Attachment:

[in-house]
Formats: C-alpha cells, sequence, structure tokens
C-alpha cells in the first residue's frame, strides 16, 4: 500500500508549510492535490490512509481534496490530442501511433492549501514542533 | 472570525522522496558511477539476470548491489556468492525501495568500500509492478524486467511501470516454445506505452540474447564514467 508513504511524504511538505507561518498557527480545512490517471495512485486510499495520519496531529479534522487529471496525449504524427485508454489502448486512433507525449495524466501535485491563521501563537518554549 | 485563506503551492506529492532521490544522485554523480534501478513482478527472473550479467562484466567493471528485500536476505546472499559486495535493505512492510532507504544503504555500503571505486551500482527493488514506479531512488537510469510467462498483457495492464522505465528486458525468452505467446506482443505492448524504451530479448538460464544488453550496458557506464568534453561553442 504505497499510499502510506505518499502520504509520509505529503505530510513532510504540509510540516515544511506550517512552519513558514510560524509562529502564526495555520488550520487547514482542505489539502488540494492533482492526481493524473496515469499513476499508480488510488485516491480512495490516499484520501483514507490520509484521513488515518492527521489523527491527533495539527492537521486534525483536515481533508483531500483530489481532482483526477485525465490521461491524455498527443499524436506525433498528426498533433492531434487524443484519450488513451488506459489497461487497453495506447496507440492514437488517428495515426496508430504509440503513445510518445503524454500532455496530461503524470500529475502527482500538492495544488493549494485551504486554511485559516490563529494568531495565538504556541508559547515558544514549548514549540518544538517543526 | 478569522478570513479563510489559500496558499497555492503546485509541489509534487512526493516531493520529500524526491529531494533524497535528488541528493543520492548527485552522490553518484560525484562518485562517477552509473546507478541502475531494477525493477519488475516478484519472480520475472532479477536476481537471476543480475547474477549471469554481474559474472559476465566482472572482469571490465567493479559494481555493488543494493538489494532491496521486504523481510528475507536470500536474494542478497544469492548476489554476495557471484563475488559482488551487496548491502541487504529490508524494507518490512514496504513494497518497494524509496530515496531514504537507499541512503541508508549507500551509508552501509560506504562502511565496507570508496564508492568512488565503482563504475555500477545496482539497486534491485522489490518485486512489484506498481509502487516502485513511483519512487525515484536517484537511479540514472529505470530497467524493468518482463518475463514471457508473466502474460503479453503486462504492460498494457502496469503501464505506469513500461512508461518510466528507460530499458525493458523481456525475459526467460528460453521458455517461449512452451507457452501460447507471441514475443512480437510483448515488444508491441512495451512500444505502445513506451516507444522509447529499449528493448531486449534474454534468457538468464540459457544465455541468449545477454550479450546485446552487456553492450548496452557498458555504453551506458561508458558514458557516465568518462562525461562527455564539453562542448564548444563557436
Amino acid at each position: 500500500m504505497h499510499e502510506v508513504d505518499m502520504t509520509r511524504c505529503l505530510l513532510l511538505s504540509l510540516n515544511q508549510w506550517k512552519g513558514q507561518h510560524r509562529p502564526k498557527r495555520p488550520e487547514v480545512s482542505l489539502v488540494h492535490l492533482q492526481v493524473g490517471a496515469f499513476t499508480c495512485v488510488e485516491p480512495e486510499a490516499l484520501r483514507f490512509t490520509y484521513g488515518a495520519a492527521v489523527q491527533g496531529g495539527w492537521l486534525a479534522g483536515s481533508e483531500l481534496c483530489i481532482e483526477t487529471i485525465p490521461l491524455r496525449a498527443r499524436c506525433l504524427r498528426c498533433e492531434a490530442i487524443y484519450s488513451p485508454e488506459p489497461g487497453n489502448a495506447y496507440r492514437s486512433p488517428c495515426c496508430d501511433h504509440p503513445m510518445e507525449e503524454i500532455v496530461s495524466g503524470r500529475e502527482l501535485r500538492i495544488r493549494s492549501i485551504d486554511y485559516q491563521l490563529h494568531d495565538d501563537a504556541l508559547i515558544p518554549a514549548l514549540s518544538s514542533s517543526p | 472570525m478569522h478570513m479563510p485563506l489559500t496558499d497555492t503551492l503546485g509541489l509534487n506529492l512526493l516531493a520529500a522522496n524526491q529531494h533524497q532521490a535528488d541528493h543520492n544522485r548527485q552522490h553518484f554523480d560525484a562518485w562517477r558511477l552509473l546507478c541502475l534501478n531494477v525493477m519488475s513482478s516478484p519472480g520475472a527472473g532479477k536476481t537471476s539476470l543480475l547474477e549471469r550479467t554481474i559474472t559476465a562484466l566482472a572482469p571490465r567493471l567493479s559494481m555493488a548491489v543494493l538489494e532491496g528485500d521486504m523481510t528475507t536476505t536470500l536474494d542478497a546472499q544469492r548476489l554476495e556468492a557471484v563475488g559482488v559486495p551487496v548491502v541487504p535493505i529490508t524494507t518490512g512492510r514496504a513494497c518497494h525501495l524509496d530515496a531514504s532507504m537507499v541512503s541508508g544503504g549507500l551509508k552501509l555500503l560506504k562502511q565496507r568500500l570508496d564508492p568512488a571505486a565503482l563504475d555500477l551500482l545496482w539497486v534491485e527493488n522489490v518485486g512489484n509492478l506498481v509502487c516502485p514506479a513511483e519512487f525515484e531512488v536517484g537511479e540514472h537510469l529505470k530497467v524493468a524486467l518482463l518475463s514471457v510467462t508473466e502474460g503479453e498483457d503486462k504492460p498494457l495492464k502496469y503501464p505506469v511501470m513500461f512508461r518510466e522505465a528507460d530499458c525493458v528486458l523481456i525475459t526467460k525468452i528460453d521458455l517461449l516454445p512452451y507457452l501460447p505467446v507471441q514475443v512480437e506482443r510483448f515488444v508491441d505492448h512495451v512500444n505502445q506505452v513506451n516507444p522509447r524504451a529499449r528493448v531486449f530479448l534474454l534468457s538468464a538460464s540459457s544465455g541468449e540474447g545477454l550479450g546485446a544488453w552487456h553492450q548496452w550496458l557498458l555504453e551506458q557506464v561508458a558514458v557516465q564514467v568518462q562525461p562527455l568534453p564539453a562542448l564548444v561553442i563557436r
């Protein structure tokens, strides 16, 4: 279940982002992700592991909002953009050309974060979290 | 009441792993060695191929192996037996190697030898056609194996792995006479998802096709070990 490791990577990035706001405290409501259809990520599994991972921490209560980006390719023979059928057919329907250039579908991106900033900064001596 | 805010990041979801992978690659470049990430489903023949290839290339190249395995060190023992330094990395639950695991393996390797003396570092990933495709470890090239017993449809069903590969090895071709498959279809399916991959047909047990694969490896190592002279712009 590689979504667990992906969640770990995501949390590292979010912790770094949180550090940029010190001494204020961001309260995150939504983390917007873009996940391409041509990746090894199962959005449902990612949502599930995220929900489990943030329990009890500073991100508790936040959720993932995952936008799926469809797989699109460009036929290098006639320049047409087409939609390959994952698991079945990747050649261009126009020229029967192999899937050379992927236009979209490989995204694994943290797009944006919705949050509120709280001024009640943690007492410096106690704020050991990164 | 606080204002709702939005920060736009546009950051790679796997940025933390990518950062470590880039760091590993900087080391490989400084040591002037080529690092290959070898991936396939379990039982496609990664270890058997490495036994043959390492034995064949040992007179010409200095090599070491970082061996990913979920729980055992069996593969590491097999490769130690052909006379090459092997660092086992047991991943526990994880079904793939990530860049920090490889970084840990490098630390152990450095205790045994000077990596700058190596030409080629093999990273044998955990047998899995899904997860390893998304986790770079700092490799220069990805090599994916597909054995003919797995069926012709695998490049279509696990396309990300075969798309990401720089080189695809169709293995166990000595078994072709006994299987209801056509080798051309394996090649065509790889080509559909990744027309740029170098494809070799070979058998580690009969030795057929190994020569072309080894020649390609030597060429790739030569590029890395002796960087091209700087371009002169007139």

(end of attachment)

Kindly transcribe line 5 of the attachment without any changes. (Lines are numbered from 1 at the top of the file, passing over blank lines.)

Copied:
């Protein structure tokens, strides 16, 4: 279940982002992700592991909002953009050309974060979290 | 009441792993060695191929192996037996190697030898056609194996792995006479998802096709070990 490791990577990035706001405290409501259809990520599994991972921490209560980006390719023979059928057919329907250039579908991106900033900064001596 | 805010990041979801992978690659470049990430489903023949290839290339190249395995060190023992330094990395639950695991393996390797003396570092990933495709470890090239017993449809069903590969090895071709498959279809399916991959047909047990694969490896190592002279712009 590689979504667990992906969640770990995501949390590292979010912790770094949180550090940029010190001494204020961001309260995150939504983390917007873009996940391409041509990746090894199962959005449902990612949502599930995220929900489990943030329990009890500073991100508790936040959720993932995952936008799926469809797989699109460009036929290098006639320049047409087409939609390959994952698991079945990747050649261009126009020229029967192999899937050379992927236009979209490989995204694994943290797009944006919705949050509120709280001024009640943690007492410096106690704020050991990164 | 606080204002709702939005920060736009546009950051790679796997940025933390990518950062470590880039760091590993900087080391490989400084040591002037080529690092290959070898991936396939379990039982496609990664270890058997490495036994043959390492034995064949040992007179010409200095090599070491970082061996990913979920729980055992069996593969590491097999490769130690052909006379090459092997660092086992047991991943526990994880079904793939990530860049920090490889970084840990490098630390152990450095205790045994000077990596700058190596030409080629093999990273044998955990047998899995899904997860390893998304986790770079700092490799220069990805090599994916597909054995003919797995069926012709695998490049279509696990396309990300075969798309990401720089080189695809169709293995166990000595078994072709006994299987209801056509080798051309394996090649065509790889080509559909990744027309740029170098494809070799070979058998580690009969030795057929190994020569072309080894020649390609030597060429790739030569590029890395002796960087091209700087371009002169007139």